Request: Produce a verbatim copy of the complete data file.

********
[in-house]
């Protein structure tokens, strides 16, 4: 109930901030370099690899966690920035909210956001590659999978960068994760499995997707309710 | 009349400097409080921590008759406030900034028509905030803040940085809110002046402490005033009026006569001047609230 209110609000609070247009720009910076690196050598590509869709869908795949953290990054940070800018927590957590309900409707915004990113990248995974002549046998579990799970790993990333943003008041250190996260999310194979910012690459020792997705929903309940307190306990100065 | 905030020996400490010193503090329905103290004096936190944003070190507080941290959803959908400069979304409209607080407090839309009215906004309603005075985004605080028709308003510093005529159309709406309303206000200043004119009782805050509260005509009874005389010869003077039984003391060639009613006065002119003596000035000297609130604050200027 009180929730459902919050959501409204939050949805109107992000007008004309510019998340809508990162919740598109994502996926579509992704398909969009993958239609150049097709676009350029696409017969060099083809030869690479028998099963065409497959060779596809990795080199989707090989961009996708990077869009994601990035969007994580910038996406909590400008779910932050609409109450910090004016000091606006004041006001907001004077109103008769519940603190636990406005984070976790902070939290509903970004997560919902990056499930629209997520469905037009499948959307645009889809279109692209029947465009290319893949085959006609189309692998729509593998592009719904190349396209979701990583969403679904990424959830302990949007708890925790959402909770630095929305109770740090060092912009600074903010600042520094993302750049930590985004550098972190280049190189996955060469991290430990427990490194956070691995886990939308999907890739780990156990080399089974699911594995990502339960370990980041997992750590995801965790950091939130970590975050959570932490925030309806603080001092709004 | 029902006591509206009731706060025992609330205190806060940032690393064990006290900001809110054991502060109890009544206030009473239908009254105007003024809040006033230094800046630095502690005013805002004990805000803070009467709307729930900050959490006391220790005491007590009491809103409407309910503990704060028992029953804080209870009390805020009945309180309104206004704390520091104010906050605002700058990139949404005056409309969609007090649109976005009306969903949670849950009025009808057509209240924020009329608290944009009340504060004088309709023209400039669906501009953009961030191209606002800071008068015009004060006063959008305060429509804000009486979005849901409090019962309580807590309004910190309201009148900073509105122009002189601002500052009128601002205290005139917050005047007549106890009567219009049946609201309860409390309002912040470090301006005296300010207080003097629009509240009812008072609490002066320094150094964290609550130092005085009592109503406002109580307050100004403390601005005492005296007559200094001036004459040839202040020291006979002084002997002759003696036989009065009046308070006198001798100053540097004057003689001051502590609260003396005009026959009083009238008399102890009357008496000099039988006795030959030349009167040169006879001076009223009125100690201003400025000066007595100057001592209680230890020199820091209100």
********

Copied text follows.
[in-house]
């Protein structure tokens, strides 16, 4: 109930901030370099690899966690920035909210956001590659999978960068994760499995997707309710 | 009349400097409080921590008759406030900034028509905030803040940085809110002046402490005033009026006569001047609230 209110609000609070247009720009910076690196050598590509869709869908795949953290990054940070800018927590957590309900409707915004990113990248995974002549046998579990799970790993990333943003008041250190996260999310194979910012690459020792997705929903309940307190306990100065 | 905030020996400490010193503090329905103290004096936190944003070190507080941290959803959908400069979304409209607080407090839309009215906004309603005075985004605080028709308003510093005529159309709406309303206000200043004119009782805050509260005509009874005389010869003077039984003391060639009613006065002119003596000035000297609130604050200027 009180929730459902919050959501409204939050949805109107992000007008004309510019998340809508990162919740598109994502996926579509992704398909969009993958239609150049097709676009350029696409017969060099083809030869690479028998099963065409497959060779596809990795080199989707090989961009996708990077869009994601990035969007994580910038996406909590400008779910932050609409109450910090004016000091606006004041006001907001004077109103008769519940603190636990406005984070976790902070939290509903970004997560919902990056499930629209997520469905037009499948959307645009889809279109692209029947465009290319893949085959006609189309692998729509593998592009719904190349396209979701990583969403679904990424959830302990949007708890925790959402909770630095929305109770740090060092912009600074903010600042520094993302750049930590985004550098972190280049190189996955060469991290430990427990490194956070691995886990939308999907890739780990156990080399089974699911594995990502339960370990980041997992750590995801965790950091939130970590975050959570932490925030309806603080001092709004 | 029902006591509206009731706060025992609330205190806060940032690393064990006290900001809110054991502060109890009544206030009473239908009254105007003024809040006033230094800046630095502690005013805002004990805000803070009467709307729930900050959490006391220790005491007590009491809103409407309910503990704060028992029953804080209870009390805020009945309180309104206004704390520091104010906050605002700058990139949404005056409309969609007090649109976005009306969903949670849950009025009808057509209240924020009329608290944009009340504060004088309709023209400039669906501009953009961030191209606002800071008068015009004060006063959008305060429509804000009486979005849901409090019962309580807590309004910190309201009148900073509105122009002189601002500052009128601002205290005139917050005047007549106890009567219009049946609201309860409390309002912040470090301006005296300010207080003097629009509240009812008072609490002066320094150094964290609550130092005085009592109503406002109580307050100004403390601005005492005296007559200094001036004459040839202040020291006979002084002997002759003696036989009065009046308070006198001798100053540097004057003689001051502590609260003396005009026959009083009238008399102890009357008496000099039988006795030959030349009167040169006879001076009223009125100690201003400025000066007595100057001592209680230890020199820091209100």